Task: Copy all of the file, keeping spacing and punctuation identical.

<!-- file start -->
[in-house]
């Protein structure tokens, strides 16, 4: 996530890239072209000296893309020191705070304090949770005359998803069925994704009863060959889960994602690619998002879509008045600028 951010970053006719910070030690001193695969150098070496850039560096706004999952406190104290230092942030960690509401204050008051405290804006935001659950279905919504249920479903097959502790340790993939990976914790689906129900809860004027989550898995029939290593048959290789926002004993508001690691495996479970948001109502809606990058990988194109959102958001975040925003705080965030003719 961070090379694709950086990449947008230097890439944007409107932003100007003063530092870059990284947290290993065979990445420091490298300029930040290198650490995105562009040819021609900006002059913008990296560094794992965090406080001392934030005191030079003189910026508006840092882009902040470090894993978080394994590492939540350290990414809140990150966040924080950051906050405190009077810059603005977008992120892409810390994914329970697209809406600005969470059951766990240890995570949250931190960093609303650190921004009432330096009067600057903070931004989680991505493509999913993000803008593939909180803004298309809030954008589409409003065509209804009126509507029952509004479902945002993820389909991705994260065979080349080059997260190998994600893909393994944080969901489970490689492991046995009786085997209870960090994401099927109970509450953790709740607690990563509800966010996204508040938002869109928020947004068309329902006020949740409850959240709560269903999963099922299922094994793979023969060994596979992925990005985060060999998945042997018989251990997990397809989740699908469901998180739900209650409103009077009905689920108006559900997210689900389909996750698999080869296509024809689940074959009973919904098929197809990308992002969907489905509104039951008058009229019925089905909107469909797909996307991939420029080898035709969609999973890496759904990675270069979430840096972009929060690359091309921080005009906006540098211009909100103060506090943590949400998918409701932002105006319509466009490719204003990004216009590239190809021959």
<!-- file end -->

[in-house]
């Protein structure tokens, strides 16, 4: 996530890239072209000296893309020191705070304090949770005359998803069925994704009863060959889960994602690619998002879509008045600028 951010970053006719910070030690001193695969150098070496850039560096706004999952406190104290230092942030960690509401204050008051405290804006935001659950279905919504249920479903097959502790340790993939990976914790689906129900809860004027989550898995029939290593048959290789926002004993508001690691495996479970948001109502809606990058990988194109959102958001975040925003705080965030003719 961070090379694709950086990449947008230097890439944007409107932003100007003063530092870059990284947290290993065979990445420091490298300029930040290198650490995105562009040819021609900006002059913008990296560094794992965090406080001392934030005191030079003189910026508006840092882009902040470090894993978080394994590492939540350290990414809140990150966040924080950051906050405190009077810059603005977008992120892409810390994914329970697209809406600005969470059951766990240890995570949250931190960093609303650190921004009432330096009067600057903070931004989680991505493509999913993000803008593939909180803004298309809030954008589409409003065509209804009126509507029952509004479902945002993820389909991705994260065979080349080059997260190998994600893909393994944080969901489970490689492991046995009786085997209870960090994401099927109970509450953790709740607690990563509800966010996204508040938002869109928020947004068309329902006020949740409850959240709560269903999963099922299922094994793979023969060994596979992925990005985060060999998945042997018989251990997990397809989740699908469901998180739900209650409103009077009905689920108006559900997210689900389909996750698999080869296509024809689940074959009973919904098929197809990308992002969907489905509104039951008058009229019925089905909107469909797909996307991939420029080898035709969609999973890496759904990675270069979430840096972009929060690359091309921080005009906006540098211009909100103060506090943590949400998918409701932002105006319509466009490719204003990004216009590239190809021959």